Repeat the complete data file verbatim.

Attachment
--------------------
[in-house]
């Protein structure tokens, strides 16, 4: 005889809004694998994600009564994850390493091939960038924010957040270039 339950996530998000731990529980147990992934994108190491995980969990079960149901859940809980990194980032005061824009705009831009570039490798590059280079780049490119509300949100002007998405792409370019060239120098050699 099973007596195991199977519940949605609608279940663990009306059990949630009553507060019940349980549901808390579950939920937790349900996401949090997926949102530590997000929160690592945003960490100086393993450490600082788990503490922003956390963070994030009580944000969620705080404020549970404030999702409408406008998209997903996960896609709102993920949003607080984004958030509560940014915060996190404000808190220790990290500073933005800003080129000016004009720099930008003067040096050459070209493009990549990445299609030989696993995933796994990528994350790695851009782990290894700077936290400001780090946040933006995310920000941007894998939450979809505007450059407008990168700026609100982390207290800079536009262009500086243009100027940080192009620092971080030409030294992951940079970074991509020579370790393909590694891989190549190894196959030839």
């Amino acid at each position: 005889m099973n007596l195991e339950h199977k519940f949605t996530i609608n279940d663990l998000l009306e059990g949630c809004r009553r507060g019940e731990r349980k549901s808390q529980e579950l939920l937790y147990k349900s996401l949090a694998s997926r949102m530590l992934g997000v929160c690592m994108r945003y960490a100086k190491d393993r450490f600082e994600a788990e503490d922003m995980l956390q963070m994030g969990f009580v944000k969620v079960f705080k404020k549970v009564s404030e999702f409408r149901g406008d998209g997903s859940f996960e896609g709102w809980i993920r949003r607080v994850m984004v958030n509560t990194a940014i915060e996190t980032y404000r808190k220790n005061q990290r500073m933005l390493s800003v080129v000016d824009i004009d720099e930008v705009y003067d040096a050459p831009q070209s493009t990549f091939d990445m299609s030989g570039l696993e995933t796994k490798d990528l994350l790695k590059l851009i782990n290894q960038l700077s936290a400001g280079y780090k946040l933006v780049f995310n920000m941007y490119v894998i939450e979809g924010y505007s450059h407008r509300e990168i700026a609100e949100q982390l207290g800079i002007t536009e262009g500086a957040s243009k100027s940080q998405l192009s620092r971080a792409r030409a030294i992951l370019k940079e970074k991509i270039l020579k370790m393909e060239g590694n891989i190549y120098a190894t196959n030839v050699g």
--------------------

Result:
[in-house]
């Protein structure tokens, strides 16, 4: 005889809004694998994600009564994850390493091939960038924010957040270039 339950996530998000731990529980147990992934994108190491995980969990079960149901859940809980990194980032005061824009705009831009570039490798590059280079780049490119509300949100002007998405792409370019060239120098050699 099973007596195991199977519940949605609608279940663990009306059990949630009553507060019940349980549901808390579950939920937790349900996401949090997926949102530590997000929160690592945003960490100086393993450490600082788990503490922003956390963070994030009580944000969620705080404020549970404030999702409408406008998209997903996960896609709102993920949003607080984004958030509560940014915060996190404000808190220790990290500073933005800003080129000016004009720099930008003067040096050459070209493009990549990445299609030989696993995933796994990528994350790695851009782990290894700077936290400001780090946040933006995310920000941007894998939450979809505007450059407008990168700026609100982390207290800079536009262009500086243009100027940080192009620092971080030409030294992951940079970074991509020579370790393909590694891989190549190894196959030839």
């Amino acid at each position: 005889m099973n007596l195991e339950h199977k519940f949605t996530i609608n279940d663990l998000l009306e059990g949630c809004r009553r507060g019940e731990r349980k549901s808390q529980e579950l939920l937790y147990k349900s996401l949090a694998s997926r949102m530590l992934g997000v929160c690592m994108r945003y960490a100086k190491d393993r450490f600082e994600a788990e503490d922003m995980l956390q963070m994030g969990f009580v944000k969620v079960f705080k404020k549970v009564s404030e999702f409408r149901g406008d998209g997903s859940f996960e896609g709102w809980i993920r949003r607080v994850m984004v958030n509560t990194a940014i915060e996190t980032y404000r808190k220790n005061q990290r500073m933005l390493s800003v080129v000016d824009i004009d720099e930008v705009y003067d040096a050459p831009q070209s493009t990549f091939d990445m299609s030989g570039l696993e995933t796994k490798d990528l994350l790695k590059l851009i782990n290894q960038l700077s936290a400001g280079y780090k946040l933006v780049f995310n920000m941007y490119v894998i939450e979809g924010y505007s450059h407008r509300e990168i700026a609100e949100q982390l207290g800079i002007t536009e262009g500086a957040s243009k100027s940080q998405l192009s620092r971080a792409r030409a030294i992951l370019k940079e970074k991509i270039l020579k370790m393909e060239g590694n891989i190549y120098a190894t196959n030839v050699g």